Mary’s response to Gabriel, “Let it be done to me according to your word,” later becomes Joseph’s response as both of them work together attempting to follow the vision of God. While waiting for the child to be born they are centering their attention on the presence and direction of God. Like Mary and Joseph is not our challenge the same: centering our attention on God in the midst of all the surprises that come our way. Here we find out how God works: waiting is an individual experience and yet it can be shared corporately.

Mary’s visitation by Gabriel: a solitary experience. Whom would she tell? Waiting to see her cousin Elizabeth 65 miles away near Jerusalem. Who is the person you would trust most with your innermost important secret? Then the family. No one would understand. Have you ever been blamed and misunderstood for something you didn’t do and had no way to prove it?

Then there’s Joseph: How to trust Mary’s word in spite of evidence against all odds? Then the dreams. Have you ever had a dream vivid enough that you remembered it? Did the dream mean anything? How did Joseph trust his dream? Does God still speak to us in dreams or are dreams superstitions of the old ways?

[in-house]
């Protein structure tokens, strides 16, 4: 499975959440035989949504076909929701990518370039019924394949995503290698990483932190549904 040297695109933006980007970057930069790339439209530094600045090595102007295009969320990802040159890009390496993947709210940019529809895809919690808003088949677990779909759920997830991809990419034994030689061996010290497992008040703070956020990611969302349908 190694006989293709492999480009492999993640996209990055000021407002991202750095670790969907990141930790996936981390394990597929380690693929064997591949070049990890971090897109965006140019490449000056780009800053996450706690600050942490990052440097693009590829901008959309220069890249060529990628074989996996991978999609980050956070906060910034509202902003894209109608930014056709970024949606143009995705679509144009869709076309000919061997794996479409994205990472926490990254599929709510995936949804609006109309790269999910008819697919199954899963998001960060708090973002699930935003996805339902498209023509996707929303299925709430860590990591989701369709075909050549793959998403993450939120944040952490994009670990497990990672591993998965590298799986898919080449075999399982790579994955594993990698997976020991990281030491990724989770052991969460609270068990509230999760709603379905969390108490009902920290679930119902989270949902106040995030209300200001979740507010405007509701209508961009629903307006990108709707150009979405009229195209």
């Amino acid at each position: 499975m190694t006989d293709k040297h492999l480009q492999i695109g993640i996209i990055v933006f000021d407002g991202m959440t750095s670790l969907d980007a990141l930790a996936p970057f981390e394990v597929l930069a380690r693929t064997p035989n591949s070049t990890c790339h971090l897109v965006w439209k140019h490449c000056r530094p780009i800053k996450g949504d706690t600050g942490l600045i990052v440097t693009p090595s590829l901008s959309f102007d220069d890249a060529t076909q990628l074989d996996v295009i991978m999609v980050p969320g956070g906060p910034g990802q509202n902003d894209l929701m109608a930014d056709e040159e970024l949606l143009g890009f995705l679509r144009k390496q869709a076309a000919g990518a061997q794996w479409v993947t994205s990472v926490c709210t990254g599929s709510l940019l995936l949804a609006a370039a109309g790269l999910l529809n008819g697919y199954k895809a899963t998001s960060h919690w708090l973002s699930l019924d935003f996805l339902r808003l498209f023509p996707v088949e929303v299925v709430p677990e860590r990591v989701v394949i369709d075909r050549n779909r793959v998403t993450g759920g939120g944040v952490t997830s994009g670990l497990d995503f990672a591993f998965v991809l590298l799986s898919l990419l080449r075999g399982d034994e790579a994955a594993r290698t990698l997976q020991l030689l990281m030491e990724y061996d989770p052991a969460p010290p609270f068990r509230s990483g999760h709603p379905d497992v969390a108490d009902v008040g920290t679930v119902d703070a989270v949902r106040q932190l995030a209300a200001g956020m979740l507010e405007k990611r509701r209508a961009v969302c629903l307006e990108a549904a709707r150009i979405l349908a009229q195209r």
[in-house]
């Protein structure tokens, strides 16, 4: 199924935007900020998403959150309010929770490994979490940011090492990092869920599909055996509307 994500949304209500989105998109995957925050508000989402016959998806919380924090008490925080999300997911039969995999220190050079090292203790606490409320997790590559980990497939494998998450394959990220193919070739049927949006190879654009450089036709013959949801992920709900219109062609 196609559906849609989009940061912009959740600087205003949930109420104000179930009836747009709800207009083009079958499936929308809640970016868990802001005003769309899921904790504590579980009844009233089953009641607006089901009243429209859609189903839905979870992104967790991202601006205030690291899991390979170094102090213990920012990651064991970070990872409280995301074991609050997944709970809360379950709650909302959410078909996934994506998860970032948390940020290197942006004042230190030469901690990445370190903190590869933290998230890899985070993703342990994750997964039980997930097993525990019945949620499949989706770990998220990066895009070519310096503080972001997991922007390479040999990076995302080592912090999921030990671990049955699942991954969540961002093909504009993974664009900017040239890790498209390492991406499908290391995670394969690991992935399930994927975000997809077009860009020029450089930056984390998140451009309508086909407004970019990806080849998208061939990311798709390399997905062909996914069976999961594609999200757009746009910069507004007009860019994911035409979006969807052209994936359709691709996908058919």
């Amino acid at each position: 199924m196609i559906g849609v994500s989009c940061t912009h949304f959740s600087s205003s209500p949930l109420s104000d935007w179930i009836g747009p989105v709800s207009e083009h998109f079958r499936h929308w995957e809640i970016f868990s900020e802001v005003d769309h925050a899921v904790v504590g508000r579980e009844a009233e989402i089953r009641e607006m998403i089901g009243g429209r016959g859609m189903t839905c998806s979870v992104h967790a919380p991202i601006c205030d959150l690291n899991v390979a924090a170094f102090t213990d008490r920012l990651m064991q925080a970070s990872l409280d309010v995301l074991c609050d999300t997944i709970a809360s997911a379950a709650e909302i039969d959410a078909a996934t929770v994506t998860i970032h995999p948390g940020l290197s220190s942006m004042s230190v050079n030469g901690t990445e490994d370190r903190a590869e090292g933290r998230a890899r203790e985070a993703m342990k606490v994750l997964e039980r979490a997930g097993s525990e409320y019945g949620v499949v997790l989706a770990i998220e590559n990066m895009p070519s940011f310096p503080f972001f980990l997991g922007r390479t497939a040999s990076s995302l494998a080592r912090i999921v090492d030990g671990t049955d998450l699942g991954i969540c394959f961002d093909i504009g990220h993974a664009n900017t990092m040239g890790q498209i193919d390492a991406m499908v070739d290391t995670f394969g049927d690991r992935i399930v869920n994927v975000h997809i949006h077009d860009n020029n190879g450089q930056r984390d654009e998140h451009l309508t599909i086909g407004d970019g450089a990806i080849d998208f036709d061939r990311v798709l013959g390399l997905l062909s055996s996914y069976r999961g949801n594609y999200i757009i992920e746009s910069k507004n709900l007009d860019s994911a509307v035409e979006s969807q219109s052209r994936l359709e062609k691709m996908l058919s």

So much to be attentive to. But then the government takes its turn. Just weeks to delivery and Mary and Joseph must journey on foot and the backside of a donkey to Bethlehem 70 miles away. Rocky, dry terrain, filled with highwaymen. No exits for fast food on the way. No Motel 6 meant camping out. Vulnerability of the highest order.

So many details and diversions during the waiting period. How did Mary and Joseph maintain their attention on their highest purpose of all: The birth of the Chosen One? What could have happened within them that they risked everything – their very lives to give birth to the Holy Mystery within Mary’s womb? Surely the words of Psalm 137 crossed their memories: “How can we sing the Lord’s song in a foreign land?” ‘Foreign’ can also mean people, places, experiences, situations and challenges that are foreign.

Christmas back then and Christmas now are different. Back then, the birth was manifested to the world. Now, the birth of Jesus is waiting to be born within us. We are waiting to be born. Something within us is yearning to be born. I have a hunch that that “something” is Some One.
How do we pay attention to the presence of God during the harried moments of our daily lives? How is it that we are able to hear, read, see or feel God’s signals? Do we act on